Jerusalem / since 1967 / Of Barriers and Walls
“… the wall is simply and exclusively a matter of security” Benjamin Netanyahu (Former Israeli Prime Minister, New York Times July 2004)
‘…against the ‘security wall’ being built by Israel to physically separate itself from Palestine… the sight of a 30ft high concrete barrier slashing through urban neighbourhoods, while shocking, is also ordinary…’ (Ed. Michael Sorkin, Against the Wall, 2005)
The separation wall built by Israel ‘follows a remarkably serpentine path designed not for defense – for which a straight line is more logical – but to reach into the West Bank and capture Israeli settlements for an expanded territory of Israel… The wall is also articulated horizontally in a system of laminar segregation that compress Palestinian space, boxing Palestine and allowing Israeli sovereignty to flow through it on all sides…’ (Ed. Michael Sorkin, Against the Wall, 2005)
‘Israel wishes the Palestinian residents of East Jerusalem to see Judaization as an ‘inevitable fact’ that should be received passively as part of the modern development of the metropolis.’ (Ed. Michael Sorkin, Against the Wall, 2005)
The above excerpts speak of the barriers that exist and are being built to separate Palestine from Israel driven by religion and regionalism. The last excerpt however anchors this point further by stating the visualised development of the city where Palestine will be attempted to be overcome by the growth of Israel and Judaism.
The barriers under construction, as shown on the images below, will have a severe and significant impact on the future of the city since most segments of the wall will be of concrete and will aim to ‘isolate inhabited areas from each other and fragment Palestinian neighbourhoods’, which will form a separated Israeli Jerusalem. ‘The wall will separate around 40,000 Jerusalemite Palestinians from the city and its services… The spatial distortion is aimed at reducing the city’s Palestinian population in official publications.’
This multiplicity of walls and barriers in Jerusalem will subsequently affect its economic, cultural and commercial link between northern and southern Palestinian cities thus ‘reducing its scope as a Palestinian metropolis to the point where it no longer serves some surrounding neighbourhoods.’ (Ed. Michael Sorkin, Against the Wall, 2005)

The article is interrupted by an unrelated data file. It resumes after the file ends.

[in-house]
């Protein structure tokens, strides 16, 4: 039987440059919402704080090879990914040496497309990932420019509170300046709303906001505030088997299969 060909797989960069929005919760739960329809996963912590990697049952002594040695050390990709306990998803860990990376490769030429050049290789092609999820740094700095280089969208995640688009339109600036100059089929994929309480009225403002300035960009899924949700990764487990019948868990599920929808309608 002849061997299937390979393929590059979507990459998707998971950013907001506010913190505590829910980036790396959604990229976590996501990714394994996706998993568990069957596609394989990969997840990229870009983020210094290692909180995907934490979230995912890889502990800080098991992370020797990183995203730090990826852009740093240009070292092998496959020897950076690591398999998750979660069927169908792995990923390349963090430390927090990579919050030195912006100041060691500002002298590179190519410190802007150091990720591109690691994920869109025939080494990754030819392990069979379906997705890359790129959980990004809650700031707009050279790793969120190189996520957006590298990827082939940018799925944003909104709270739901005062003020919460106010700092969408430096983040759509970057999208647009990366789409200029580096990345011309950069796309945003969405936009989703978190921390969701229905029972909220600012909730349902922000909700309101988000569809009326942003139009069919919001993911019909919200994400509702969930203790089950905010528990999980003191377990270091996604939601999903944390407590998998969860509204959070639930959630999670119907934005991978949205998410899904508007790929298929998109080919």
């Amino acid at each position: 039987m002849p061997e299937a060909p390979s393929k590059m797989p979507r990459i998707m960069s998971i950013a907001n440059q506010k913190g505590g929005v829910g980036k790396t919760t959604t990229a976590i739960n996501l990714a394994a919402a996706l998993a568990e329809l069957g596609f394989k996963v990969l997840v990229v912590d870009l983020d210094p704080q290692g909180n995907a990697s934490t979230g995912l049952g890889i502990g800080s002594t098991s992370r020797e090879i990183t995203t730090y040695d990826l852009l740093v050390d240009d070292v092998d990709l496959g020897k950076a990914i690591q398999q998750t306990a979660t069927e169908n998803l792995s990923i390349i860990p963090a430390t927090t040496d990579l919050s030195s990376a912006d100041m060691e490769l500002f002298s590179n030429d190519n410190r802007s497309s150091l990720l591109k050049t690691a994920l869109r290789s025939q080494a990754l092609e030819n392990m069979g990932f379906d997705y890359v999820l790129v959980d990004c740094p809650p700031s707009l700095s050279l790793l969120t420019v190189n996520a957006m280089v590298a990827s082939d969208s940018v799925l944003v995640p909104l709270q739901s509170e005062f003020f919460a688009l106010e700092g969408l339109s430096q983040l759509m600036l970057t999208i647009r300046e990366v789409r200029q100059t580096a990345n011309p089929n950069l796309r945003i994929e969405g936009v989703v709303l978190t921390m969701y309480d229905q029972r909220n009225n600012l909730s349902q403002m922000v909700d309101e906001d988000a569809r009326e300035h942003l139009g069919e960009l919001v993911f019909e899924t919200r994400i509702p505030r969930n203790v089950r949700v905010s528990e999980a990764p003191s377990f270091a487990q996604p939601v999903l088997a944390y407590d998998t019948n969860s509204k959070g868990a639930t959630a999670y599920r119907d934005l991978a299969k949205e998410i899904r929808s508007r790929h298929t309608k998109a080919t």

‘… The Israelis always build on the crests with fortress-like walls rising out of the mountain below. Then they build miles of wire and search-lit fences, taking swaths of land for future expansion.’ (Wall notes: Tom Kay, Against the Wall).
Apart from being a seperation barrier, these walls attempted to keep the Palestinians out, also serve as points where new Israeli settlements could start to grow, since these regions could now be labelled as ‘protected’. Also, regionalism through defense mechanisms are used to sustain land for further development in the future.
What also becomes apparent as a result of barriers and walling is the disruption of many roadways and dispersed villages or unplanned settlements at the points of conflict. Such roadways are sometimes ‘blocked with an earth barrier, as was every Palestinian village…’ What also becomes evident is how regionalism takes control.
‘To get from one village to another, we often had to drive on crazily rutted steep dirt tracks, the settlers and soldiers controlling virtually every road…in the end the trip took eight hours, covering ground which, without the settlements might have taken two.’ (Wall notes: Tom Kay, Against the Wall).
– Alona Nitzan-Shiftan, Perspecta, Vol. 39, Re_Urbanism: Transforming Capitals (2007), pp. 92-104, The Walled City and the White City: The Construction of the Tel Aviv/ Jerusalem Dichotomy
– Sorkin, Michael, Against the Wall, Israel’s Barrier to Peace, (2005)